…and along to the Cathedral, the magnificent Catedral de Santa María de la Sede, which is the largest gothic cathedral in the world; it’s also where you can see a tomb holding some of the remains of Christopher Columbus (this is a bit gory but it’s not all of him, only bits of him, because his remains were buried in lots of different places because of their symbolism)…

The Giralda Seville










…and we gazed up at the splendid Moorish tower, The Giralda.

fig tree roots










We admired the gardens, including the Maria Luisa park (how fabulous are the roots of this fig tree?)…

Jacaranda tree










…these stunning jacaranda trees with their purple blossom were all over the city – they looked fantastic against the clear blue sky…


…we stopped for tapas and enjoyed listening to the music, which seemed to be everywhere – including this rather fabulous flamenco dancer and musicians (the shapes she makes with her body – unreal):

bride and groom Seville












We also watched as this beautiful bride and her groom tried to wrestle with her veil in the breeze – I love the fact that she’s wearing red shoes, aren’t they gorgeous?

doorway Seville











I don’t think anyone left Seville without wanting to go back for longer, as soon as possible. I know I did.

Seville lamppost












Here’s a Seville lamp post 😉



My safari wardrobe essentials

Meryl Streep in Out of AfricaWhen I was planning my safari wardrobe I had visions of looking like Meryl Streep in Out of Africa – you know, all elegant in khaki and white.

But of course I hadn’t bargained for the fact that there would be a really strict luggage allowance on the light plane from Kilimanjaro to the Splane on the Serengetierengeti. Not only do you have to take a soft shell case but the luggage allowance is a tiny 15kg (I know!). Now because I travel so much I’m probably one of the lightest packers I know, and wherever possible I always try to travel with cabin baggage only; but even I was panicking slightly at the thought of travelling with only 15kg  of luggage – and that’s including mosquito repellent and suncream, of course (you can see my red suitcase next to the plane in the Serengeti in this photo – that’s how small my case is, and that’s how small the plane is!)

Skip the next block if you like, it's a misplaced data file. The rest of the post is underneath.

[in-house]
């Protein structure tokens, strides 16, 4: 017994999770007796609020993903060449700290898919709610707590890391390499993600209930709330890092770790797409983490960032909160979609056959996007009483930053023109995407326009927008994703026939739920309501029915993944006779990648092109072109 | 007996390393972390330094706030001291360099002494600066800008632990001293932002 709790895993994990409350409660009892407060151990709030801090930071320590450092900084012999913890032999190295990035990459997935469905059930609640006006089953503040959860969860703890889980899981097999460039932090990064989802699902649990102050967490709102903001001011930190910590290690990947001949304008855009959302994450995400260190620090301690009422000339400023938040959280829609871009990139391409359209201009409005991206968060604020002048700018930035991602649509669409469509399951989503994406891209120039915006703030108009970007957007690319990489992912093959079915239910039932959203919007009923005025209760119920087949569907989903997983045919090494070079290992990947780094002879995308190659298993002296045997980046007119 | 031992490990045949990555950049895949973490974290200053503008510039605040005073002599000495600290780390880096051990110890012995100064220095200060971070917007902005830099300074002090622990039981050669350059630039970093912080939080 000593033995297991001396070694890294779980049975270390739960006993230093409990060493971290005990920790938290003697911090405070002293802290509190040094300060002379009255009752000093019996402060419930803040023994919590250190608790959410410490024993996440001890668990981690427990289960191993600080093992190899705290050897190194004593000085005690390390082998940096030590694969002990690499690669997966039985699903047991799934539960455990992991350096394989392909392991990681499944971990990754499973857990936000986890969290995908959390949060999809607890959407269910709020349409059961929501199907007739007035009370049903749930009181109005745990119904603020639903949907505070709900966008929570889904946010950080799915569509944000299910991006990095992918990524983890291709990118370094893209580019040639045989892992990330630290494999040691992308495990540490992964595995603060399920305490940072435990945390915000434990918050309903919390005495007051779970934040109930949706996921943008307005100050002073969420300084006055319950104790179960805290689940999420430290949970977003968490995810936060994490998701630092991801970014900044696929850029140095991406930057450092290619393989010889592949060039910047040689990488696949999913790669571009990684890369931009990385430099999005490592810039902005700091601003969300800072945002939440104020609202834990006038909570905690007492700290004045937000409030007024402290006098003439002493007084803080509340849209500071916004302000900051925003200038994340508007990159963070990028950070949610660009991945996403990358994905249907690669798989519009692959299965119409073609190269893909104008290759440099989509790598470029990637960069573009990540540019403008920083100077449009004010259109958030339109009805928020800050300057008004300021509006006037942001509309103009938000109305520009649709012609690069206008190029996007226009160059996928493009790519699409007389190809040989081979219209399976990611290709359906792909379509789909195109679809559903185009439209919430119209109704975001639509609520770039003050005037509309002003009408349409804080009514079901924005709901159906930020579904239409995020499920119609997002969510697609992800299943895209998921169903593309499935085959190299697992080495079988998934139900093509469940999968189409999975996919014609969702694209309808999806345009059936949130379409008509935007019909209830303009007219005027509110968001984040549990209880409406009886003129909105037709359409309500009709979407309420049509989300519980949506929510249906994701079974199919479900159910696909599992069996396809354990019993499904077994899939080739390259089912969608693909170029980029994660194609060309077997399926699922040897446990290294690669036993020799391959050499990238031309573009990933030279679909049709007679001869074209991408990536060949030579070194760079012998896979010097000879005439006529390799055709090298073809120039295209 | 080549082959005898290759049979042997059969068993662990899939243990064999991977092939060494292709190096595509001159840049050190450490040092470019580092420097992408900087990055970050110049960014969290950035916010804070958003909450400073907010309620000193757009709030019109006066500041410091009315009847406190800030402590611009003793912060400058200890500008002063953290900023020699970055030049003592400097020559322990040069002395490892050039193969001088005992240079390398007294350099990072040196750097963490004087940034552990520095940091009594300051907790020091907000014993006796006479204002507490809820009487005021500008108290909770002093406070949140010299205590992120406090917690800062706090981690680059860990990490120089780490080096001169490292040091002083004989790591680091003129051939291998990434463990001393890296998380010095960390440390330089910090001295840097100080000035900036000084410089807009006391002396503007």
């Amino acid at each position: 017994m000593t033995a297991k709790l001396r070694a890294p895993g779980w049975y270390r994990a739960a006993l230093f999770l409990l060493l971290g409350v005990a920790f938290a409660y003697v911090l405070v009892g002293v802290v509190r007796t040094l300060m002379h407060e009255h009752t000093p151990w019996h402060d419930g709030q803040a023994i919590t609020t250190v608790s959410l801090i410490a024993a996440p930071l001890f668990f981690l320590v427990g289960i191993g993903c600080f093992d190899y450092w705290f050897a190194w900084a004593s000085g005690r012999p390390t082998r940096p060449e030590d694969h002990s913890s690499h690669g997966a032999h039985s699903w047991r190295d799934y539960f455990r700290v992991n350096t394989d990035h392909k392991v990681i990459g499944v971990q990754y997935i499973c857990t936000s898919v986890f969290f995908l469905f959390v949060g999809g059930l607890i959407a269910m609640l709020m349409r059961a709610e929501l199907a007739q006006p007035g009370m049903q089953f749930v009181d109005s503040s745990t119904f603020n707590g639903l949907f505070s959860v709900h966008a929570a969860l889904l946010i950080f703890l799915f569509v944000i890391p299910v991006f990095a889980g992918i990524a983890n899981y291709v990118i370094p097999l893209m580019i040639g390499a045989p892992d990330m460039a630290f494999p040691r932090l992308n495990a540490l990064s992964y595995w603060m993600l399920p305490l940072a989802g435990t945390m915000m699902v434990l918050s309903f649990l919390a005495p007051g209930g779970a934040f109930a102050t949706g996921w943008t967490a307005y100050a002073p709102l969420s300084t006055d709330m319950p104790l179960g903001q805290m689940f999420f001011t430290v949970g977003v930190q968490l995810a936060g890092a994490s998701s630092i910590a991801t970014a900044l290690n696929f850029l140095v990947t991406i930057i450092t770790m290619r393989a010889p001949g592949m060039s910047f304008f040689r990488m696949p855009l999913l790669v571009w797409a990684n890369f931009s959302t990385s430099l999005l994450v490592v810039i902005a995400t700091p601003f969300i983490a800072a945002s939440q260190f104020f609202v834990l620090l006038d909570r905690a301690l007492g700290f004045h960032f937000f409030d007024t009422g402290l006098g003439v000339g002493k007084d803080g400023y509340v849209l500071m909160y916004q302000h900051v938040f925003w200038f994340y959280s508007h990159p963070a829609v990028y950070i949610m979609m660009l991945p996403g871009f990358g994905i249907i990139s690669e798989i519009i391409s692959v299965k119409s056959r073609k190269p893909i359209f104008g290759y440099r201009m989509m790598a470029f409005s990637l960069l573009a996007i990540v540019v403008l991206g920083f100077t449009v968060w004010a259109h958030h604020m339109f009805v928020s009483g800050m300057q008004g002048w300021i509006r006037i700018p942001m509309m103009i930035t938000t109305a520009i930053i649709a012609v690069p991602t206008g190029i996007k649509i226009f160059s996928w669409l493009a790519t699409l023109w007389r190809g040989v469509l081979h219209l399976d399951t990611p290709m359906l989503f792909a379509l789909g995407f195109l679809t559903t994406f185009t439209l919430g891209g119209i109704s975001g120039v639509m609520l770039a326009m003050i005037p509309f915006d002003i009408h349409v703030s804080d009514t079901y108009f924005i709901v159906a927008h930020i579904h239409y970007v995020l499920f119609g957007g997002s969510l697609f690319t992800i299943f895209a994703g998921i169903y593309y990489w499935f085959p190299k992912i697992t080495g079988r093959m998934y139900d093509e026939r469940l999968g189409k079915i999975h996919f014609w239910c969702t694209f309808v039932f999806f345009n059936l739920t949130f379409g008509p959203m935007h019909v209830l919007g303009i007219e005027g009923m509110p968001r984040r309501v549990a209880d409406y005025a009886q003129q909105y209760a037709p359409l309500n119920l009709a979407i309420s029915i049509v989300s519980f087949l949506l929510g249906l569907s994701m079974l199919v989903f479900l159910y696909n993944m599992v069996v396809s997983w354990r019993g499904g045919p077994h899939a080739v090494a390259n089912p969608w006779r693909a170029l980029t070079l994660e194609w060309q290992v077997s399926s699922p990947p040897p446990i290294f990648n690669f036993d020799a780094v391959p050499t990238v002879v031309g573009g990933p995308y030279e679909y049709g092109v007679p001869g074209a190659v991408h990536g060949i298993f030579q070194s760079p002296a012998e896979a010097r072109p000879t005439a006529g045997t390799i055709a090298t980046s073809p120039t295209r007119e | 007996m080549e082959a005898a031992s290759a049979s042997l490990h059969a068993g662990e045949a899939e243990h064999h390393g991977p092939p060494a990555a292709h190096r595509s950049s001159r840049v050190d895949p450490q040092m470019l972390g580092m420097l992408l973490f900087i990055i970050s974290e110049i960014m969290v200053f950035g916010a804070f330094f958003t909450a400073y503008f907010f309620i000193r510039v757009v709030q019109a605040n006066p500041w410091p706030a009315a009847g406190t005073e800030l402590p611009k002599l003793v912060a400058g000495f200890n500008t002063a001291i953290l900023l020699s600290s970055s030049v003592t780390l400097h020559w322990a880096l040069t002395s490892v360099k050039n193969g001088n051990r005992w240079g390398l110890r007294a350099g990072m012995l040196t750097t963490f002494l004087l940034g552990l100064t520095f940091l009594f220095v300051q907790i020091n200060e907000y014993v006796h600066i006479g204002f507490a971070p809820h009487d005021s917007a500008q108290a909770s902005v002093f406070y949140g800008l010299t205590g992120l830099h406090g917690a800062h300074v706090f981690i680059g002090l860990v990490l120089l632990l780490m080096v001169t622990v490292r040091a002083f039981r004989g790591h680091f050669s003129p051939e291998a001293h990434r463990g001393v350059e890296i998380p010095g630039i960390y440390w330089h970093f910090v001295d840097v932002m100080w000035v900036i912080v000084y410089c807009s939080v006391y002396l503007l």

So I knew that I had to streamline my safari wardrobe and go for a few key items which I could then mix and match. I had a few cotton dresses for the evening already but I needed more practical things for the day. Also, during the day you’re supposed to avoid wearing black and blue because it attracts the tsetse fly, which if it bites you can give you sleeping sickness, so dressing for safari isn’t as straightforward as you might think.

Heritage chinos








I did some research and discovered that your best defence against mosquitoes is to wear long shirts and trousers when you’re on game drives; fortunately I had a nice crisp stone-coloured shirt, but I needed some chinos. Thankfully I found a great pair of Heritage chinos in stone at Fat Face (£40)…

me in Africa



…and in fact I ended up getting all my safari wardrobe essentials there because they had everything I needed. My absolute favourite item is this rather fab train driver hat (£14) – as you can see I’m wearing this in the landrover because of course you’re not *really* supposed to get out when you’re on a game drive because even if the bush looks clear a lion or hippo could suddenly appear from anywhere.

Callie waterfall cardigan navy










And this Callie waterfall cardigan (£40) was just brilliant for travelling – because I was taking three flights, I could just wrap myself in it whenever I felt a bit cold. Perfect. And I’m pleased to say I didn’t get bitten the whole time I was in Africa :)

An easy way to plan holidays to France

French seasideLast Saturday I was in beautiful Marseille, with its market and delicious seafood (and that heavenly balmy climate), and just a short distance to the Cote d’Azur, which is without question one of my favourite places in France, if not the world. And it reminded me how much I have always enjoyed our holidays to France.

So I was delighted to discover that the lovely people at, the guide to tourism in France, have designed a really handy inspirational tool to help you plan and create your own holidays to France, whether you’re taking the family or travelling as a couple or with friends. It’s a fantastic idea because part of the fun of any holiday, I think, is planning the journey and the places you want to see while you’re away; even if you wander off the beaten track while you’re there, it helps to have some sort of plan when you’re setting out, particularly if you’re travelling to somewhere you’ve never been before.

When we were growing up we spent a very happy family holiday in Biarritz, on the Atlantic coast of France, but by far our favourite holidays to France were spent on the Cote d’Azur; I think that’s the reason I have such a passion for Nice and the French riviera – memories of all those glorious summers spent soaking up the sun and the atmosphere, and of course it’s incredibly glamorous. The people-watching is second to none. One of the happiest holidays No 1 Son and I went on when he was small was to Provence, a relatively short driving distance from Cannes with its wonderful beach. And I have no doubt that spending time in France led to him doing really well in French at school.